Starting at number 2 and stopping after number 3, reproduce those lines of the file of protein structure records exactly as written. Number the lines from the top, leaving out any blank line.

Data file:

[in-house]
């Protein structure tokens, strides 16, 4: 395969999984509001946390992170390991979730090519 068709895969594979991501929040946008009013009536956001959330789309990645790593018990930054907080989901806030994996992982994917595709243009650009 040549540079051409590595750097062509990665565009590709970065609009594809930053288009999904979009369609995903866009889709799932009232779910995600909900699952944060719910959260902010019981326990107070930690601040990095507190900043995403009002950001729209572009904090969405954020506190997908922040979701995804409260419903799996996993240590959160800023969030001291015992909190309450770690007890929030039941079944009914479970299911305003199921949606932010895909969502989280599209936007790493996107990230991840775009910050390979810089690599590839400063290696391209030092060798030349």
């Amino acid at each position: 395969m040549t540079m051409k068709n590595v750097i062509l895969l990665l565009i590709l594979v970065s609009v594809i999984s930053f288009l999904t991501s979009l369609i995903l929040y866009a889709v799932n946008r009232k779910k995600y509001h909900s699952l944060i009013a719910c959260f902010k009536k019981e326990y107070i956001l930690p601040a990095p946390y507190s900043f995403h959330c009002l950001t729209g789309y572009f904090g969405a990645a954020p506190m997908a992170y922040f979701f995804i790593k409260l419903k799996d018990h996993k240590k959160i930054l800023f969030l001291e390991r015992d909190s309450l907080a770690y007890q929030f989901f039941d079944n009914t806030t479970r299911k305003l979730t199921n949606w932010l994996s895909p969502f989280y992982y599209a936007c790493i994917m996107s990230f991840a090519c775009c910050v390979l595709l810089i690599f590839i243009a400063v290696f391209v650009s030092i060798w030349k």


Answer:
């Protein structure tokens, strides 16, 4: 395969999984509001946390992170390991979730090519 068709895969594979991501929040946008009013009536956001959330789309990645790593018990930054907080989901806030994996992982994917595709243009650009 040549540079051409590595750097062509990665565009590709970065609009594809930053288009999904979009369609995903866009889709799932009232779910995600909900699952944060719910959260902010019981326990107070930690601040990095507190900043995403009002950001729209572009904090969405954020506190997908922040979701995804409260419903799996996993240590959160800023969030001291015992909190309450770690007890929030039941079944009914479970299911305003199921949606932010895909969502989280599209936007790493996107990230991840775009910050390979810089690599590839400063290696391209030092060798030349």
């Amino acid at each position: 395969m040549t540079m051409k068709n590595v750097i062509l895969l990665l565009i590709l594979v970065s609009v594809i999984s930053f288009l999904t991501s979009l369609i995903l929040y866009a889709v799932n946008r009232k779910k995600y509001h909900s699952l944060i009013a719910c959260f902010k009536k019981e326990y107070i956001l930690p601040a990095p946390y507190s900043f995403h959330c009002l950001t729209g789309y572009f904090g969405a990645a954020p506190m997908a992170y922040f979701f995804i790593k409260l419903k799996d018990h996993k240590k959160i930054l800023f969030l001291e390991r015992d909190s309450l907080a770690y007890q929030f989901f039941d079944n009914t806030t479970r299911k305003l979730t199921n949606w932010l994996s895909p969502f989280y992982y599209a936007c790493i994917m996107s990230f991840a090519c775009c910050v390979l595709l810089i690599f590839i243009a400063v290696f391209v650009s030092i060798w030349k």